The Police Chiefs' Blog
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As our January meeting of all chief constables was at the Police Federation headquarters, it was fitting that investment in our staff and cu lture was at the forefront of our focus.

Sara1 2016 MainSteve White, Chairman of the Police Federation talked to us about some of the issues his members cared most about – quality training and equipment, better support for police officers assaulted in the line of duty and improved welfare support. There was a commitment from chiefs to work with the Federation on developing quality welfare support. Not just to deal the most serious incidents or issues but to help people through some of the more ordinary experiences that are part of the nature of the job - dealing with society’s most violent, dangerous or anti-social behaviour and supporting people in crisis or suffering.

Chiefs supported the College of Policing’s new leadership principles, which set out what all forces need to do to embed good leadership at every level. Principles include a strong ethos of personal development, continuous learning and development, programmes to develop talent, diverse teams and a commitment to morale and wellbeing at all levels. It’s equally important we test whether our staff’s experience meets these ambitions and chiefs were told about a successful staff survey created by Durham University that is now available for all forces to use.

The College’s plans introduce a licence to practice for officers and staff working in high risk, public protection roles represent a real investment in learning and development for our people. For those working in this vital part of policing, it means they get the right support and training and are properly accredited for their skills. For those we serve, it gives them the assurance that the person dealing with their case is a specialist who is regularly tested to ensure they are fit to practice.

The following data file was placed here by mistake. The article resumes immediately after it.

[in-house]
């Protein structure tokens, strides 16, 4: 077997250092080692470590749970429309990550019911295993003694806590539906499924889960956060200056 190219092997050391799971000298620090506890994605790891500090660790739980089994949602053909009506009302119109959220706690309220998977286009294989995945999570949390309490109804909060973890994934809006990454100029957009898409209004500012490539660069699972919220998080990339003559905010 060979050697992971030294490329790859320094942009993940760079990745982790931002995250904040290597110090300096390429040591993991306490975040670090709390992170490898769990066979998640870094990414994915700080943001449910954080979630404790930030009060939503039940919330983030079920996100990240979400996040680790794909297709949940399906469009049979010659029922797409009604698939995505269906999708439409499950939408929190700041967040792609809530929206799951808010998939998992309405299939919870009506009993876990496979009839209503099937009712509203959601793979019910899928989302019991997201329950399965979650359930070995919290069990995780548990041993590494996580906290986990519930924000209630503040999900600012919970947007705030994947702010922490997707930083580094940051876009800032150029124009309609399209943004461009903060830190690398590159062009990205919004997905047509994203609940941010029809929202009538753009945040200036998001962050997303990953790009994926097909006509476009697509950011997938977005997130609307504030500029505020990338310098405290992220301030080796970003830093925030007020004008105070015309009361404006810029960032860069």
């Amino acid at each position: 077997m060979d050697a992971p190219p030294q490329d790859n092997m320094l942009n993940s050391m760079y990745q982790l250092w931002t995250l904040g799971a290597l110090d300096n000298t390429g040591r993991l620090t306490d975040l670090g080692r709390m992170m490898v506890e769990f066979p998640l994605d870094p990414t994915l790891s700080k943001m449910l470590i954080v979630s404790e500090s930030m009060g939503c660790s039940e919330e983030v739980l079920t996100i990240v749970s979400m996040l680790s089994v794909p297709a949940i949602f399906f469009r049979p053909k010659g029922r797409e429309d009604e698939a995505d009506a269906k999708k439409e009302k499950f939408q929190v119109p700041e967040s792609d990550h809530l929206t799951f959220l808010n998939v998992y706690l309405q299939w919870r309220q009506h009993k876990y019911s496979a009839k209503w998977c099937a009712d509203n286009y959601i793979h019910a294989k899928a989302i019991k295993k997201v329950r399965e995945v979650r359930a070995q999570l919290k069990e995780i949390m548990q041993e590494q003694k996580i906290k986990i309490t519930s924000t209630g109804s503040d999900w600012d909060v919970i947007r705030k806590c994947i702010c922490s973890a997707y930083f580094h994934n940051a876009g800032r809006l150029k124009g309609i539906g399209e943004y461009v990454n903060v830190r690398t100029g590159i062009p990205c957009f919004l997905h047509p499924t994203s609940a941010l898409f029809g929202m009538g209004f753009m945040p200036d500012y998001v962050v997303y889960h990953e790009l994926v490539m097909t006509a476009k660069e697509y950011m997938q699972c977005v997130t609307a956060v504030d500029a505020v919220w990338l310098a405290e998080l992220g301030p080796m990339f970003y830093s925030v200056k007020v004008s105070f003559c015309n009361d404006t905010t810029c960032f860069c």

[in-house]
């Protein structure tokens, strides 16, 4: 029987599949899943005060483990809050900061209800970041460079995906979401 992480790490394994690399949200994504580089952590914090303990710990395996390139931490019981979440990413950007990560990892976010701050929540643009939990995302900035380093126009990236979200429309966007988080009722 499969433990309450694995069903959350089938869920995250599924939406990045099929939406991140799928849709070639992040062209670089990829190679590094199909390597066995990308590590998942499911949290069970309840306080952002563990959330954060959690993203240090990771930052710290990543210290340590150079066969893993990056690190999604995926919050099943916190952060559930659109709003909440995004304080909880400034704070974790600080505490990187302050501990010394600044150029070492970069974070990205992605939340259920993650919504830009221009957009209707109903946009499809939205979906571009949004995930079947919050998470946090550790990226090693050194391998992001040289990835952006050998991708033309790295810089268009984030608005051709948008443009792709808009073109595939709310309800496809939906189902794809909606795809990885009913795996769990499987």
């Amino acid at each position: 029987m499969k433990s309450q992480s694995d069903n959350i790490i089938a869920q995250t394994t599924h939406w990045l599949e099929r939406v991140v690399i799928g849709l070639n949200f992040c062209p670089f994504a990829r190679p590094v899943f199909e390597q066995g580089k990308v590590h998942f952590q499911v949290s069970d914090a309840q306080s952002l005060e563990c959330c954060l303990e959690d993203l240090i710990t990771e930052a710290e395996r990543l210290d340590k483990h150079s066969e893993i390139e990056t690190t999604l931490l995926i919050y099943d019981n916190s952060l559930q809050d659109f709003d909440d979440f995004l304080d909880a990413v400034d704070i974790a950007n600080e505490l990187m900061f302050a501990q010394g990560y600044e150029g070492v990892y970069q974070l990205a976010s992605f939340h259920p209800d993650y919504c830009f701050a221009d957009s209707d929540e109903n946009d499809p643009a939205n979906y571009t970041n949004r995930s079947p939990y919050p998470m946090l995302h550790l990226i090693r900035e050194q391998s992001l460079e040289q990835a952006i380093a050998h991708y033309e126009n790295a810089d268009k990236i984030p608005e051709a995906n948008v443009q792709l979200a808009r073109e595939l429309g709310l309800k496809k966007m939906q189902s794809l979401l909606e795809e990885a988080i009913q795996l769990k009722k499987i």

The imperative for policing to be more diverse was high on the agenda. Forces have taken action over the last twenty years to recruitment more women, more people from black and ethnic minorities and more LGBT people but we are still far from being representative of the make-up of our communities today - let alone representative of our communities in ten or twenty years’ time. In fact, a chief told us that if progress continued as it is now their force wouldn’t represent their community until 2089! Chief Constable Ian Hopkins, our new lead for workforce diversity, is working on an action plan to help us put this right.

But our debate was about far more than being more representative in our recruitment. The challenge is to ensure our culture appreciates difference, supports all staff, adapts to different people’s needs and is fair to all. Chief Constable Gareth Wilson is going to spend some time developing a strategy to try and get us there; complex but hugely important work.

Part of ensuring a healthy culture is setting clear, high standards of behaviour, reinforcing them and taking robust action against those who fall short of those standards. Chief Constable Stephen Watson gave us an update on his important work to develop a national strategy to raise the standards of all forces in preventing police officers abusing their powers for sexual gain or sexually harassing colleagues.

This kind of behaviour is committed by a minority but all my colleagues are determined that there should be no place for it in policing. New training programmes to spot the signs, internal communications campaigns, confidential reporting lines and proactive intelligence gathering are all on the table. We’ll consider the final plan when we next meet in April.

We also debated how we would start collecting data on police use of force. From April this year, almost all forces will start recording and publishing every time an officer uses force - whether that is a form of restraint, handcuffing, use of a Taser or CS spray. These powers are legitimately available to police officers under law to enable them to protect the public and themselves from harm. It is right that we are transparent about how and why they are used. The data collected will help us to compare the effectiveness of different techniques and tactics and we’ll be able to make more informed decisions about training, tactics and equipment.

Recording and publishing all of this data is a significant change for forces as they use a range of recording systems. We have to be honest that in the first year, there will be data gaps meaning that comparisons between forces will be unreliable and potentially erroneous. But in the longer term this is an important exercise in transparency and one that will demonstrate the really difficult situations officers are confronted with.